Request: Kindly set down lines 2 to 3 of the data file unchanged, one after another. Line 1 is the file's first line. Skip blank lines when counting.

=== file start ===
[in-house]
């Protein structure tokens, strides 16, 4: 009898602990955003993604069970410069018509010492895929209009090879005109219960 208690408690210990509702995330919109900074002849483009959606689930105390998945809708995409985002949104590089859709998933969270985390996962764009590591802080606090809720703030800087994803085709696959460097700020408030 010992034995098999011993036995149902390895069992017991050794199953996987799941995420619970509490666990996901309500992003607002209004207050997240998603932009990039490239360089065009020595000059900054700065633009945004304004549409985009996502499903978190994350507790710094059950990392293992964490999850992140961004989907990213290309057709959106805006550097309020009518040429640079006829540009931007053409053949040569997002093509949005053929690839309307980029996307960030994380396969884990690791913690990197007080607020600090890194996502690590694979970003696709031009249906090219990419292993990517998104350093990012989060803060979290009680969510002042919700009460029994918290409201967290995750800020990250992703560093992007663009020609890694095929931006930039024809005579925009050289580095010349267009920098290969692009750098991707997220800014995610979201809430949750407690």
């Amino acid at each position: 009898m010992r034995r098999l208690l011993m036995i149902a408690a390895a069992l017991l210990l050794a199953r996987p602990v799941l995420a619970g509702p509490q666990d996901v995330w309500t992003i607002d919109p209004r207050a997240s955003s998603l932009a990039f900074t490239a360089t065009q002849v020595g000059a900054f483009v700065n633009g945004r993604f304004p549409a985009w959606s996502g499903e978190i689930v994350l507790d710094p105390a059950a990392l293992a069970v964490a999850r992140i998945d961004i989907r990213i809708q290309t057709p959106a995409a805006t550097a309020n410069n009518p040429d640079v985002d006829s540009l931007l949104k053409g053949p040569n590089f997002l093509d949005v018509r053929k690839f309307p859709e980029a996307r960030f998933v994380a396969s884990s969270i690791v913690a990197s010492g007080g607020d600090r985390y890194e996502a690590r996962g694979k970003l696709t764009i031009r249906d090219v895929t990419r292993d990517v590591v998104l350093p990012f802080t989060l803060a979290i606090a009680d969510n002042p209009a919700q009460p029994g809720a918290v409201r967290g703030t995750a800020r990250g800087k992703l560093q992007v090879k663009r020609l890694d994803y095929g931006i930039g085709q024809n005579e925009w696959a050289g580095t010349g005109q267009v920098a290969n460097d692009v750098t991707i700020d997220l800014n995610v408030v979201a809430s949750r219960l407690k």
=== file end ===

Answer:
């Protein structure tokens, strides 16, 4: 009898602990955003993604069970410069018509010492895929209009090879005109219960 208690408690210990509702995330919109900074002849483009959606689930105390998945809708995409985002949104590089859709998933969270985390996962764009590591802080606090809720703030800087994803085709696959460097700020408030 010992034995098999011993036995149902390895069992017991050794199953996987799941995420619970509490666990996901309500992003607002209004207050997240998603932009990039490239360089065009020595000059900054700065633009945004304004549409985009996502499903978190994350507790710094059950990392293992964490999850992140961004989907990213290309057709959106805006550097309020009518040429640079006829540009931007053409053949040569997002093509949005053929690839309307980029996307960030994380396969884990690791913690990197007080607020600090890194996502690590694979970003696709031009249906090219990419292993990517998104350093990012989060803060979290009680969510002042919700009460029994918290409201967290995750800020990250992703560093992007663009020609890694095929931006930039024809005579925009050289580095010349267009920098290969692009750098991707997220800014995610979201809430949750407690």
């Amino acid at each position: 009898m010992r034995r098999l208690l011993m036995i149902a408690a390895a069992l017991l210990l050794a199953r996987p602990v799941l995420a619970g509702p509490q666990d996901v995330w309500t992003i607002d919109p209004r207050a997240s955003s998603l932009a990039f900074t490239a360089t065009q002849v020595g000059a900054f483009v700065n633009g945004r993604f304004p549409a985009w959606s996502g499903e978190i689930v994350l507790d710094p105390a059950a990392l293992a069970v964490a999850r992140i998945d961004i989907r990213i809708q290309t057709p959106a995409a805006t550097a309020n410069n009518p040429d640079v985002d006829s540009l931007l949104k053409g053949p040569n590089f997002l093509d949005v018509r053929k690839f309307p859709e980029a996307r960030f998933v994380a396969s884990s969270i690791v913690a990197s010492g007080g607020d600090r985390y890194e996502a690590r996962g694979k970003l696709t764009i031009r249906d090219v895929t990419r292993d990517v590591v998104l350093p990012f802080t989060l803060a979290i606090a009680d969510n002042p209009a919700q009460p029994g809720a918290v409201r967290g703030t995750a800020r990250g800087k992703l560093q992007v090879k663009r020609l890694d994803y095929g931006i930039g085709q024809n005579e925009w696959a050289g580095t010349g005109q267009v920098a290969n460097d692009v750098t991707i700020d997220l800014n995610v408030v979201a809430s949750r219960l407690k």